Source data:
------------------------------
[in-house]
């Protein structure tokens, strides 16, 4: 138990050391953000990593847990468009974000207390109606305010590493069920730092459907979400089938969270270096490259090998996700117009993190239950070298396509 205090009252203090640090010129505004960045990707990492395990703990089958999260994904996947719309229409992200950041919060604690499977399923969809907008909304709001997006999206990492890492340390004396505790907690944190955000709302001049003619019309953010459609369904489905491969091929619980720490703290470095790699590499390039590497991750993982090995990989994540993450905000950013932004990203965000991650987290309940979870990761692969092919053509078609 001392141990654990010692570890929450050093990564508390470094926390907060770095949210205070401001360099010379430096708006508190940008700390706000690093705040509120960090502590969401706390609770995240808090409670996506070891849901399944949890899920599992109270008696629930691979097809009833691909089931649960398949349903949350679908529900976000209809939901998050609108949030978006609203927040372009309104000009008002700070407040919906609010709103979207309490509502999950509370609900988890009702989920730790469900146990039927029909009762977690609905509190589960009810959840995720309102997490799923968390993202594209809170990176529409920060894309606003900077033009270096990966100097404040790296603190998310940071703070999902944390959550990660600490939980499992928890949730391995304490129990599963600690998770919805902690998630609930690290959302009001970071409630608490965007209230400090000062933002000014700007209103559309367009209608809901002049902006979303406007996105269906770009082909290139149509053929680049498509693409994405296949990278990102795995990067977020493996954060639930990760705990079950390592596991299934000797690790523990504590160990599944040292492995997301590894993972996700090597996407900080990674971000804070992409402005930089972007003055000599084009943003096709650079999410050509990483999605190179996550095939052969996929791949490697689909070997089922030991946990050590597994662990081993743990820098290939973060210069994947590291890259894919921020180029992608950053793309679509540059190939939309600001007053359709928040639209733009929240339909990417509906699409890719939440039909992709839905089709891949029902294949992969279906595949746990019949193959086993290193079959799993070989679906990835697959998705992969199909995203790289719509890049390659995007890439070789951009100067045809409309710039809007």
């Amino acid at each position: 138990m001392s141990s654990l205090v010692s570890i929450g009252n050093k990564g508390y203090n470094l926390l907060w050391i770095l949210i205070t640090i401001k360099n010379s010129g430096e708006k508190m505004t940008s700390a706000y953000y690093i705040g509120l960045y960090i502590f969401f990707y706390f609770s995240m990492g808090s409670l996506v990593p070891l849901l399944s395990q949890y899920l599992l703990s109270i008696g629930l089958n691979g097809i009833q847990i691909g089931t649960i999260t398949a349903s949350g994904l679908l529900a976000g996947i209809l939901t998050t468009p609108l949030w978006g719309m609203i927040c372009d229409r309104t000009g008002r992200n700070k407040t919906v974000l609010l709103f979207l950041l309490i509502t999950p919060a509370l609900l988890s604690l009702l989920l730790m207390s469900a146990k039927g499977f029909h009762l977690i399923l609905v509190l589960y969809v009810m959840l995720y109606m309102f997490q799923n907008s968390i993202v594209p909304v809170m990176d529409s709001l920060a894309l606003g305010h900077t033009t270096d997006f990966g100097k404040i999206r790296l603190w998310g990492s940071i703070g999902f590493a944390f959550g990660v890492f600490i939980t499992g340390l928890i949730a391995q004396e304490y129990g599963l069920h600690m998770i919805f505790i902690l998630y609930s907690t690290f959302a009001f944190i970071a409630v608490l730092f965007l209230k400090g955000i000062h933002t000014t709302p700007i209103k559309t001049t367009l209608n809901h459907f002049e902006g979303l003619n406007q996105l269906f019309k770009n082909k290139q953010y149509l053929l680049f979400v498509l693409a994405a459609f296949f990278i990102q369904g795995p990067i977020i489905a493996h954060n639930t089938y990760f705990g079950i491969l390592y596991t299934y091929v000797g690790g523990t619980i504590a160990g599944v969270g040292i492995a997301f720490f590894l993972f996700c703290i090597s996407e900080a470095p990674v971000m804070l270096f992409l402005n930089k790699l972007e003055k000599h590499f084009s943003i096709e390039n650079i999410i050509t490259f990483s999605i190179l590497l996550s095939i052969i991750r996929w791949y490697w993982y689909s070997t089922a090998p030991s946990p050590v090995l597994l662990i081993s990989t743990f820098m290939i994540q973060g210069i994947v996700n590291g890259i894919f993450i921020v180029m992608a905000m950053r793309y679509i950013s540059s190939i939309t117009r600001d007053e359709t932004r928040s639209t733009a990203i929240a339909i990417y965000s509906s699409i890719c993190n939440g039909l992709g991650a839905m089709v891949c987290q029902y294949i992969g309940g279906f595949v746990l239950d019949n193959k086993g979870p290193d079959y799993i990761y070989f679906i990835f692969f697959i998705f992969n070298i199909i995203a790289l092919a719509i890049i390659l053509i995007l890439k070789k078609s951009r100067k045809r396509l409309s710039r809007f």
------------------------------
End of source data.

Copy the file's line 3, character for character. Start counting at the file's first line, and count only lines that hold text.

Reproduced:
């Amino acid at each position: 138990m001392s141990s654990l205090v010692s570890i929450g009252n050093k990564g508390y203090n470094l926390l907060w050391i770095l949210i205070t640090i401001k360099n010379s010129g430096e708006k508190m505004t940008s700390a706000y953000y690093i705040g509120l960045y960090i502590f969401f990707y706390f609770s995240m990492g808090s409670l996506v990593p070891l849901l399944s395990q949890y899920l599992l703990s109270i008696g629930l089958n691979g097809i009833q847990i691909g089931t649960i999260t398949a349903s949350g994904l679908l529900a976000g996947i209809l939901t998050t468009p609108l949030w978006g719309m609203i927040c372009d229409r309104t000009g008002r992200n700070k407040t919906v974000l609010l709103f979207l950041l309490i509502t999950p919060a509370l609900l988890s604690l009702l989920l730790m207390s469900a146990k039927g499977f029909h009762l977690i399923l609905v509190l589960y969809v009810m959840l995720y109606m309102f997490q799923n907008s968390i993202v594209p909304v809170m990176d529409s709001l920060a894309l606003g305010h900077t033009t270096d997006f990966g100097k404040i999206r790296l603190w998310g990492s940071i703070g999902f590493a944390f959550g990660v890492f600490i939980t499992g340390l928890i949730a391995q004396e304490y129990g599963l069920h600690m998770i919805f505790i902690l998630y609930s907690t690290f959302a009001f944190i970071a409630v608490l730092f965007l209230k400090g955000i000062h933002t000014t709302p700007i209103k559309t001049t367009l209608n809901h459907f002049e902006g979303l003619n406007q996105l269906f019309k770009n082909k290139q953010y149509l053929l680049f979400v498509l693409a994405a459609f296949f990278i990102q369904g795995p990067i977020i489905a493996h954060n639930t089938y990760f705990g079950i491969l390592y596991t299934y091929v000797g690790g523990t619980i504590a160990g599944v969270g040292i492995a997301f720490f590894l993972f996700c703290i090597s996407e900080a470095p990674v971000m804070l270096f992409l402005n930089k790699l972007e003055k000599h590499f084009s943003i096709e390039n650079i999410i050509t490259f990483s999605i190179l590497l996550s095939i052969i991750r996929w791949y490697w993982y689909s070997t089922a090998p030991s946990p050590v090995l597994l662990i081993s990989t743990f820098m290939i994540q973060g210069i994947v996700n590291g890259i894919f993450i921020v180029m992608a905000m950053r793309y679509i950013s540059s190939i939309t117009r600001d007053e359709t932004r928040s639209t733009a990203i929240a339909i990417y965000s509906s699409i890719c993190n939440g039909l992709g991650a839905m089709v891949c987290q029902y294949i992969g309940g279906f595949v746990l239950d019949n193959k086993g979870p290193d079959y799993i990761y070989f679906i990835f692969f697959i998705f992969n070298i199909i995203a790289l092919a719509i890049i390659l053509i995007l890439k070789k078609s951009r100067k045809r396509l409309s710039r809007f």